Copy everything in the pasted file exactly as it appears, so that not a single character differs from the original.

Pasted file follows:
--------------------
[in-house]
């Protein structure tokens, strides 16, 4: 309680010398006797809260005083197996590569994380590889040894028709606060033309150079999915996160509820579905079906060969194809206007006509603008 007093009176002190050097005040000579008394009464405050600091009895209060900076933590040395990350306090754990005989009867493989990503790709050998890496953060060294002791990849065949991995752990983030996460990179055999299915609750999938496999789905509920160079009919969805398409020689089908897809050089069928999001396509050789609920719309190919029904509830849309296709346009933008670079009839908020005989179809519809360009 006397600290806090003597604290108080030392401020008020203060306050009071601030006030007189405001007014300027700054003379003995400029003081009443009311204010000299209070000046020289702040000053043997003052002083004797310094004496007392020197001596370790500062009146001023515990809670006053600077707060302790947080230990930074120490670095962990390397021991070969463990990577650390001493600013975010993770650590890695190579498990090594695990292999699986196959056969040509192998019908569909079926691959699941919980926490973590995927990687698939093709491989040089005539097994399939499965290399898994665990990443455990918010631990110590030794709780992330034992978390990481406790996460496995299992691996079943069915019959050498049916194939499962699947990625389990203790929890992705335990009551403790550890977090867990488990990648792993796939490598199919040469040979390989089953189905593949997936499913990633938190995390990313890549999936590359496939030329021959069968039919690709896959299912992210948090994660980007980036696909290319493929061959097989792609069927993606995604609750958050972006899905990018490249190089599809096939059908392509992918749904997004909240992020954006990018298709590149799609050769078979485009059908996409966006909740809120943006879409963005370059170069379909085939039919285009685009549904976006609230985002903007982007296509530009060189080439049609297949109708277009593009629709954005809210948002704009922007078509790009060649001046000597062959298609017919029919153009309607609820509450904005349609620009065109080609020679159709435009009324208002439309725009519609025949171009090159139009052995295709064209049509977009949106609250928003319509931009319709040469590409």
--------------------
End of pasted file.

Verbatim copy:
[in-house]
């Protein structure tokens, strides 16, 4: 309680010398006797809260005083197996590569994380590889040894028709606060033309150079999915996160509820579905079906060969194809206007006509603008 007093009176002190050097005040000579008394009464405050600091009895209060900076933590040395990350306090754990005989009867493989990503790709050998890496953060060294002791990849065949991995752990983030996460990179055999299915609750999938496999789905509920160079009919969805398409020689089908897809050089069928999001396509050789609920719309190919029904509830849309296709346009933008670079009839908020005989179809519809360009 006397600290806090003597604290108080030392401020008020203060306050009071601030006030007189405001007014300027700054003379003995400029003081009443009311204010000299209070000046020289702040000053043997003052002083004797310094004496007392020197001596370790500062009146001023515990809670006053600077707060302790947080230990930074120490670095962990390397021991070969463990990577650390001493600013975010993770650590890695190579498990090594695990292999699986196959056969040509192998019908569909079926691959699941919980926490973590995927990687698939093709491989040089005539097994399939499965290399898994665990990443455990918010631990110590030794709780992330034992978390990481406790996460496995299992691996079943069915019959050498049916194939499962699947990625389990203790929890992705335990009551403790550890977090867990488990990648792993796939490598199919040469040979390989089953189905593949997936499913990633938190995390990313890549999936590359496939030329021959069968039919690709896959299912992210948090994660980007980036696909290319493929061959097989792609069927993606995604609750958050972006899905990018490249190089599809096939059908392509992918749904997004909240992020954006990018298709590149799609050769078979485009059908996409966006909740809120943006879409963005370059170069379909085939039919285009685009549904976006609230985002903007982007296509530009060189080439049609297949109708277009593009629709954005809210948002704009922007078509790009060649001046000597062959298609017919029919153009309607609820509450904005349609620009065109080609020679159709435009009324208002439309725009519609025949171009090159139009052995295709064209049509977009949106609250928003319509931009319709040469590409």